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Police, elected officials plead with public to break ‘cone of silence’ and help capture dangerous gunmen

Local leaders condemn recent rash of gun violence
Local leaders condemn recent rash of gun violence

DORAL, Fla. – Local leaders and law enforcement held a news conference on Monday in the wake of several deadly shootings in South Florida.

They are asking for the public’s help in making arrests.

“We must get these killers off the streets,” said Miami-Dade County Mayor Daniella Levine Cava. “We can only do it with your help.”

Cava’s urgent plea to the community comes after a holiday weekend marred by violence that left behind more than 30 people shot and three more dead.

“Gun violence is an epidemic, and the pandemic has intensified it,” said Levine Cava.

Before the weekend even began there was a terrifying shootout from a moving car near Northwest 37th Avenue on Thursday that left three people shot, including a bystander sitting in traffic.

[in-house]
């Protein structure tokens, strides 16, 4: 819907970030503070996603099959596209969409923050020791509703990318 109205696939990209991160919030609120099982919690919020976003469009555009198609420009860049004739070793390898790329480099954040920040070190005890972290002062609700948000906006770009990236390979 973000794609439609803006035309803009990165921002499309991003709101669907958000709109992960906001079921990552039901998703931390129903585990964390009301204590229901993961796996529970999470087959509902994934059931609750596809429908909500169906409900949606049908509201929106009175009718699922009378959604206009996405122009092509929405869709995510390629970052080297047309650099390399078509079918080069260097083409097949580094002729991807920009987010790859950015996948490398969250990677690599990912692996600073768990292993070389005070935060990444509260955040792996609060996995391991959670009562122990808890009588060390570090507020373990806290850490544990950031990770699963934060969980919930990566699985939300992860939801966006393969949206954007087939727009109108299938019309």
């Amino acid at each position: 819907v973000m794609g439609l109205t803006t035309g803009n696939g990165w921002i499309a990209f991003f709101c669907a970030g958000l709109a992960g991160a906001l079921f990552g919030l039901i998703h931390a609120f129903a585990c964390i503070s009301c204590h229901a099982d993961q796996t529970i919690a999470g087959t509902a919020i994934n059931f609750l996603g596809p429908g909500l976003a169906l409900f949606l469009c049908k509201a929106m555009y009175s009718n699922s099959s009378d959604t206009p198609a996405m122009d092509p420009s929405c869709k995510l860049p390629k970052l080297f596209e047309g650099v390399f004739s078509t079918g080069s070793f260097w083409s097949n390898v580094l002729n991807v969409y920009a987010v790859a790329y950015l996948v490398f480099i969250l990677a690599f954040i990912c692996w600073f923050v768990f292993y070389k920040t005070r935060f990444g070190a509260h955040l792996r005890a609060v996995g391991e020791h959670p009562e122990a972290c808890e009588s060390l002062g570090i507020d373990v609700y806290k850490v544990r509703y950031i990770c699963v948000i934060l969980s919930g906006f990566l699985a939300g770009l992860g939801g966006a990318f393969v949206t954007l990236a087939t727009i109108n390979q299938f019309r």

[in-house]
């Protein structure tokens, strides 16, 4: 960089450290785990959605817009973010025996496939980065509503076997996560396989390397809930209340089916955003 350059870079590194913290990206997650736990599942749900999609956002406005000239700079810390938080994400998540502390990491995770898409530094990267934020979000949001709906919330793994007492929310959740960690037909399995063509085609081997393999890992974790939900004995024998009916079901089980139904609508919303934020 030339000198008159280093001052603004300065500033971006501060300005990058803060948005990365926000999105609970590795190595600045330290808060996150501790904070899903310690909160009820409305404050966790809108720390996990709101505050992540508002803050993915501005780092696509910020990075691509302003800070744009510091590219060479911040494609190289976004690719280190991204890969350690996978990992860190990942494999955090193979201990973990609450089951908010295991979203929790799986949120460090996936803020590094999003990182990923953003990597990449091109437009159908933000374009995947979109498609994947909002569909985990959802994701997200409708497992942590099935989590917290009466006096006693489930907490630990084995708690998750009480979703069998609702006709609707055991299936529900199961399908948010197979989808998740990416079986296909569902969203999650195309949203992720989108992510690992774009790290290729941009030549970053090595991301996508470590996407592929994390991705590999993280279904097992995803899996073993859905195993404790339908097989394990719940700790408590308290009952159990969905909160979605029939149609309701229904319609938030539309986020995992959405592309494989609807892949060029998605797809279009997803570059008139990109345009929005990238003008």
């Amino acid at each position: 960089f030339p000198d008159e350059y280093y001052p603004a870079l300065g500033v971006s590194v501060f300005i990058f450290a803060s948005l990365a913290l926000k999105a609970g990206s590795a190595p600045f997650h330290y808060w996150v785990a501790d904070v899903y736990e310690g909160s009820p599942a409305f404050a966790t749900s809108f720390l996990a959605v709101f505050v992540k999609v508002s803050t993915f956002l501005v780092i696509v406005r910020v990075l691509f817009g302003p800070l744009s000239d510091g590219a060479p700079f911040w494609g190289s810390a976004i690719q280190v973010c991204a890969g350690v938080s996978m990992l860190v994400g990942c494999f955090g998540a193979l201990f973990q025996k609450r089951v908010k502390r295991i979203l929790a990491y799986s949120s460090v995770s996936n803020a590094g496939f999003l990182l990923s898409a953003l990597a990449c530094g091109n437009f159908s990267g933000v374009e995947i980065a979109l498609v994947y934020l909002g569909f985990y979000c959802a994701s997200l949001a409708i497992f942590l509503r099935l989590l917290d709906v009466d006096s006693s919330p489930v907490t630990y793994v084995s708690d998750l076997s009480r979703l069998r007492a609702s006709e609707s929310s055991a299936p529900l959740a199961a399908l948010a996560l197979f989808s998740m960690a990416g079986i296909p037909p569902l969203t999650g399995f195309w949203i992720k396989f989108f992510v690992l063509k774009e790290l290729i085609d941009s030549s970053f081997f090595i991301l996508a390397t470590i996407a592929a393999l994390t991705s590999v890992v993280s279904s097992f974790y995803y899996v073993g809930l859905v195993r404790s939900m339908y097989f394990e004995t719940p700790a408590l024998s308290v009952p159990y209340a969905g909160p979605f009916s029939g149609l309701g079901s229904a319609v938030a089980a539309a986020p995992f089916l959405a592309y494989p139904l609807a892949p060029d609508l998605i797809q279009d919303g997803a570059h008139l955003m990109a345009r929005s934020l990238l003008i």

On Friday, seven people were shot in another drive-by shooting outside a property bordering Wynwood and Overtown.

Then Sunday, 23 people shot outside a concert at El Mula banquet hall. Police are now turning to the public for help finding the suspected shooters in a white pathfinder seen on surveillance video.

“We know that our intended target was most likely in front of the establishment when the shooting took place,” said Miami-Dade Police Homicide Maj. Jorge Aguiar.

So many shots fired, so many witnesses but for now, no arrests.

Police officers are pleading with the public to break the so-called cone of silence fueled by fear of retaliation.

Miami-Dade Police Director Freddy Ramirez called the deadly violence foolish, fueled by something as small as social media beef.

Said Ramirez: “How are you going to get done like that? You just got punked out. So what do you get? Three individuals in a vehicle, showing up somewhere and retaliating and then bragging about it.”

Levine Cava pledged to add investigative resources to help monitor that activity and hopefully prevent more of these crimes.

“This is critical because these things are appearing in social media and our analysts can help us,” she said.


About the Author:

Amy Viteri is an Emmy Award-winning journalist who joined Local 10 News in September 2015. She's currently an investigative reporter and enjoys uncovering issues facing South Florida communities. A native of the Washington, D.C., area, she's happy to be back in South Florida, where she earned a masters degree at the University of Miami.